Police Beat items are compiled from public information contained in Los Alamos Police Department records. Charges or citations listed in Police Beat do not imply innocence or guilt. The Los Alamos Police Department uses the term “arrest” to define anyone who has been physically arrested, served a court summons, or issued a citation.

    July 31
    11:20 a.m. – Los Alamos police destroyed some ammunition. Case is inactive.

    12:19 p.m. – Stephen Jaymes Montano, 24, of Grants, was booked into the Los Alamos County Detention Center on a district court warrant. Suspect was released.

    2:07 p.m. – Los Alamos police found some property at Fuller Lodge. Case is inactive.

    7:15 p.m. – Los Alamos police recovered two firearms found in a repossessed vehicle. Case is inactive.

    Aug. 2
    11:40 p.m. – Los Alamos police recovered a suspicious item from a field, case turned out to be unfounded.

    1:48 p.m. – Los Alamos police destroyed some ammunition that was turned in for destruction. Case is inactive.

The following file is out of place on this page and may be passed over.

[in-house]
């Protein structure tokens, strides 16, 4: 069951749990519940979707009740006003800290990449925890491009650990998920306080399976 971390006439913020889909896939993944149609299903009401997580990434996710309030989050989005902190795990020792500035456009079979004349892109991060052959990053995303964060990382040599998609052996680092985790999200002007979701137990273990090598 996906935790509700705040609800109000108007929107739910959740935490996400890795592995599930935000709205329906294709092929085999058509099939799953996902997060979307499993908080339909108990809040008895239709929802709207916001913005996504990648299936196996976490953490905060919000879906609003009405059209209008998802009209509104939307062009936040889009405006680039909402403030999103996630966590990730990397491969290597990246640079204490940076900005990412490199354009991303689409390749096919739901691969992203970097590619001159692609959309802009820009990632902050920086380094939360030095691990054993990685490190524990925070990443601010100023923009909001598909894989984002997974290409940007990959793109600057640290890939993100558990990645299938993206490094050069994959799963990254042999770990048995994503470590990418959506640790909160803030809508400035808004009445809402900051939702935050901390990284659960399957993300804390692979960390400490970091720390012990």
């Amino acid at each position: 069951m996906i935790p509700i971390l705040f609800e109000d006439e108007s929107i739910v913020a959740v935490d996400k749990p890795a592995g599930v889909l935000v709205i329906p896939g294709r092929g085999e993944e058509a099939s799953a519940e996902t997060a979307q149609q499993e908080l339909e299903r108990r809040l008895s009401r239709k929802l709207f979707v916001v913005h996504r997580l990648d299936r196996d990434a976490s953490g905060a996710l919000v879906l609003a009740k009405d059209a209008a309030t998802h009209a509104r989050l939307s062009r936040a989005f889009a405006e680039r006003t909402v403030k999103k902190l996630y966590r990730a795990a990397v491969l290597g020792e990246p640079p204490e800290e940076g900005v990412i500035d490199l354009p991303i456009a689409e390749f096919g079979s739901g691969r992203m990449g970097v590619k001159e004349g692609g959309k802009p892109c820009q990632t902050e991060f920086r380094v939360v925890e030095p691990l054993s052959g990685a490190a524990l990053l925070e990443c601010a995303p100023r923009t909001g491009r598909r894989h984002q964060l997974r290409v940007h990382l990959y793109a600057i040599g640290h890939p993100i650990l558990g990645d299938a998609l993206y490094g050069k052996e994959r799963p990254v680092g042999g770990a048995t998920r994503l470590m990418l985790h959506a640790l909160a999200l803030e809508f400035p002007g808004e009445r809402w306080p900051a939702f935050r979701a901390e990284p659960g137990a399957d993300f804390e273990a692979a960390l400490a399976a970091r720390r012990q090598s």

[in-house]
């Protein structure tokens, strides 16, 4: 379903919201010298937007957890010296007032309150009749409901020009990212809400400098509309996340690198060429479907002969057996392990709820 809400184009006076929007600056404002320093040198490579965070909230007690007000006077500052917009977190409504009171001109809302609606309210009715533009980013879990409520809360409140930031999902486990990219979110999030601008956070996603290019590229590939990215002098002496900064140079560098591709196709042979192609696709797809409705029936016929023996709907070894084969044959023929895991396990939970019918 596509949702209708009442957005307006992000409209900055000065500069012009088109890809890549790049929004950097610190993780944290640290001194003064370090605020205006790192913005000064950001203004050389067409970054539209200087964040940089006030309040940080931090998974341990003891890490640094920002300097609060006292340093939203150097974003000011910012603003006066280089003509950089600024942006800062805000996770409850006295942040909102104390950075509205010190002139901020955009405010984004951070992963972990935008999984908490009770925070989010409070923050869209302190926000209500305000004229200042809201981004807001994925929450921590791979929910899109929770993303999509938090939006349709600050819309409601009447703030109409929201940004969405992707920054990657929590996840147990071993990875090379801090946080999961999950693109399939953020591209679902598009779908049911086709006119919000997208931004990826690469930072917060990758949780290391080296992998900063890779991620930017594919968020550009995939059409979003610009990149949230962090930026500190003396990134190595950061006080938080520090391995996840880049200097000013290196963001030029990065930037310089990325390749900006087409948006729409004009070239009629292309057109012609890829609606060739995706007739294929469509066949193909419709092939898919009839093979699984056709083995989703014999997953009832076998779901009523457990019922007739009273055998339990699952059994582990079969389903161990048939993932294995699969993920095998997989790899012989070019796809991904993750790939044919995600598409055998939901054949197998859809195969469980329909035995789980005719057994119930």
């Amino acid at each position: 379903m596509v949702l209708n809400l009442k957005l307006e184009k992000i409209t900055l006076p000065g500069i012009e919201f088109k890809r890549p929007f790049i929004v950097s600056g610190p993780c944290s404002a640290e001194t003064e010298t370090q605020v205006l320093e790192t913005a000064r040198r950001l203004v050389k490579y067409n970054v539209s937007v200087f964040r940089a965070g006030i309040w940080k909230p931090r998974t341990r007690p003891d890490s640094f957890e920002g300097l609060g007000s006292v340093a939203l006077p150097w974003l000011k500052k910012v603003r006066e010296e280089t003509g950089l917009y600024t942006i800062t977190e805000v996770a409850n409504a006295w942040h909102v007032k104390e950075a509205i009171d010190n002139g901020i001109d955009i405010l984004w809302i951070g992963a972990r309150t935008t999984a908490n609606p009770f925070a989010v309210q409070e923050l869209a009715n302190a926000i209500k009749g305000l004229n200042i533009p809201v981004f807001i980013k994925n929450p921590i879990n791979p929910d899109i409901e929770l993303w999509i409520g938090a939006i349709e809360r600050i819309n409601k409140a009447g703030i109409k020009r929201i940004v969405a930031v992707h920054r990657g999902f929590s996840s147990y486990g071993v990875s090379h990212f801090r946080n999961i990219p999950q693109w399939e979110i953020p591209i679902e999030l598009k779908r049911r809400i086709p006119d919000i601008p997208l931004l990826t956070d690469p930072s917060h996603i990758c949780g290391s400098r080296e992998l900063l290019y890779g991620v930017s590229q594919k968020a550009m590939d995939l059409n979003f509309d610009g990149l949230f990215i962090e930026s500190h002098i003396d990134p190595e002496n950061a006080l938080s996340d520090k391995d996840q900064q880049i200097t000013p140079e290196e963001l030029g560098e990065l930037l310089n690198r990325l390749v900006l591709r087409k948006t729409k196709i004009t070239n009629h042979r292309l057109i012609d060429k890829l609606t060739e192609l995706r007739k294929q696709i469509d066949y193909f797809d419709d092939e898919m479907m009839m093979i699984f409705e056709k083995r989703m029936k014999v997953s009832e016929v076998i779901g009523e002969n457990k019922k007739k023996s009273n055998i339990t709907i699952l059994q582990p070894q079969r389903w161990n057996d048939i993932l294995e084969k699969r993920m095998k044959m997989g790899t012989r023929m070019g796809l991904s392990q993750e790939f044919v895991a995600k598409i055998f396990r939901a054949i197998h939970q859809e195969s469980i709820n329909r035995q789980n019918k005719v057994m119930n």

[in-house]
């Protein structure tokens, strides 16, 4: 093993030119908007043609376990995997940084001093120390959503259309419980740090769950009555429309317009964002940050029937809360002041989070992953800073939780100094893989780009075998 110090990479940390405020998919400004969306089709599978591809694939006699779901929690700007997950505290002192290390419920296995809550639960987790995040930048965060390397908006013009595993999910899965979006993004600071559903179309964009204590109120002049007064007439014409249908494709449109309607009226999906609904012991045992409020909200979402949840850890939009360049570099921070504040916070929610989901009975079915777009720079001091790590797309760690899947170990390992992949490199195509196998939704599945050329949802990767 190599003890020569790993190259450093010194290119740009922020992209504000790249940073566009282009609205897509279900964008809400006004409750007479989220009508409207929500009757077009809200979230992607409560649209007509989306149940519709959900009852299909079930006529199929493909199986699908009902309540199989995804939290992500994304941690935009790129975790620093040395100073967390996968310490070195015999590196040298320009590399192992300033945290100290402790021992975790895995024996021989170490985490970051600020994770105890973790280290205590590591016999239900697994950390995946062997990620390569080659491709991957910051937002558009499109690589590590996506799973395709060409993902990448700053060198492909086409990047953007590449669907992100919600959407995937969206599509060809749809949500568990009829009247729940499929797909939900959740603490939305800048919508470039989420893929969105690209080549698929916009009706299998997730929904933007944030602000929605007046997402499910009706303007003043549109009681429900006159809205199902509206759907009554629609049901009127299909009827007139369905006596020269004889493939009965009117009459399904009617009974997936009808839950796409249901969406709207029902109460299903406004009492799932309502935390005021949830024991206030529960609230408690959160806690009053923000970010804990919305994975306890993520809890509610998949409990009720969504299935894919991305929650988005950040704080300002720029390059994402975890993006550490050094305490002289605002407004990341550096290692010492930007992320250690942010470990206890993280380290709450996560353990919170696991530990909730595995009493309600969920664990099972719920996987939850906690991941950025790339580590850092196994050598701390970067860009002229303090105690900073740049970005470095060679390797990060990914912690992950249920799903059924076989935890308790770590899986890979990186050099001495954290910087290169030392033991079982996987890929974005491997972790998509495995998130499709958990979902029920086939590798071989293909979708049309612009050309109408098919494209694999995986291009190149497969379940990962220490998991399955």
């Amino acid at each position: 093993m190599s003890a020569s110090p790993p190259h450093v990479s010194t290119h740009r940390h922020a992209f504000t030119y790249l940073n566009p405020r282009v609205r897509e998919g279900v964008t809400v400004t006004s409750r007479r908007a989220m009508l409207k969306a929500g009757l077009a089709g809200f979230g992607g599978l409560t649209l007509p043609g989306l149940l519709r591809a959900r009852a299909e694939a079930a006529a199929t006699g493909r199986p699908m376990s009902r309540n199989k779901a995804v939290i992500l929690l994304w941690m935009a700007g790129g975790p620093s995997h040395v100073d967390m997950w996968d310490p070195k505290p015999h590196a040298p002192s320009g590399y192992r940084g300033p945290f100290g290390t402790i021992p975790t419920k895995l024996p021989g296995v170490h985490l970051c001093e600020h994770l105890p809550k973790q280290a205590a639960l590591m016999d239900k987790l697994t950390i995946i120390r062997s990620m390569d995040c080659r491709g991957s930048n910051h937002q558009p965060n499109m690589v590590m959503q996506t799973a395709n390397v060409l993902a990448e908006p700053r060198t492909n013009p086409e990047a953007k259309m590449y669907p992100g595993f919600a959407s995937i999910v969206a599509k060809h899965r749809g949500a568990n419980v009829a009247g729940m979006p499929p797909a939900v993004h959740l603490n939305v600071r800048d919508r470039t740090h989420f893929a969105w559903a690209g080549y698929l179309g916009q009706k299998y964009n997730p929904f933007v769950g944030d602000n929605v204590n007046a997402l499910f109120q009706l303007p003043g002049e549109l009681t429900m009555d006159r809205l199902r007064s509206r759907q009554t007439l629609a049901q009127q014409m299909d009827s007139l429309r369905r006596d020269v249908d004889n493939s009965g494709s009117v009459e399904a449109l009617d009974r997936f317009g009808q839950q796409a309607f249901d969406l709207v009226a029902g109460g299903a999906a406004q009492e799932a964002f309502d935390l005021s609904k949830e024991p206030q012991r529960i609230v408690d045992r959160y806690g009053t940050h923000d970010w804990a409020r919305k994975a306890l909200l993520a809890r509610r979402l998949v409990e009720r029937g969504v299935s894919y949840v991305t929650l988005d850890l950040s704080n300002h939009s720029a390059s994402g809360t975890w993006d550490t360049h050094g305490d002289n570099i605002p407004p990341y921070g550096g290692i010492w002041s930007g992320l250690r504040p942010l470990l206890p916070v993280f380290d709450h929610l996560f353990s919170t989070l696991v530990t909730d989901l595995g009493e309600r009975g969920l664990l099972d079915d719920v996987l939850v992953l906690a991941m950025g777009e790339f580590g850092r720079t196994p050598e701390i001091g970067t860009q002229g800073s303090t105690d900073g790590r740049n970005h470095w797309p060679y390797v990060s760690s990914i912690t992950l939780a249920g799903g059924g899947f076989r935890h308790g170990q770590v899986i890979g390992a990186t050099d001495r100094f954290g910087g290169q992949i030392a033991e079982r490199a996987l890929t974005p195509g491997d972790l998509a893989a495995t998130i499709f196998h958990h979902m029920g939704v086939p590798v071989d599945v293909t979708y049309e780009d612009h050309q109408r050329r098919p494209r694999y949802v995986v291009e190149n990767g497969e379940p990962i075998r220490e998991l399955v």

10:08 p.m. – Los Alamos police cited/summoned a suspect for battery at the Veterans of Foreign Wars Hall in Los Alamos for battery.

  • Epstein accuser sues as questions swirl about his death


    NEW YORK — Jail guards on duty the night Jeffrey Epstein apparently killed himself are suspected of falsifying log entries to show they were checking on inmates every half-hour as required, according to a person familiar with the investigation into the financier's death.

    Surveillance video shows guards never made some of the checks noted in the log, said the person, who was not authorized to discuss the case and spoke to The Associated Press on condition of anonymity Tuesday.

    Those details came amid new developments Wednesday in the fight over Epstein's estate, with a woman filing a lawsuit claiming he forcibly raped her when she was a  teenager in 2002.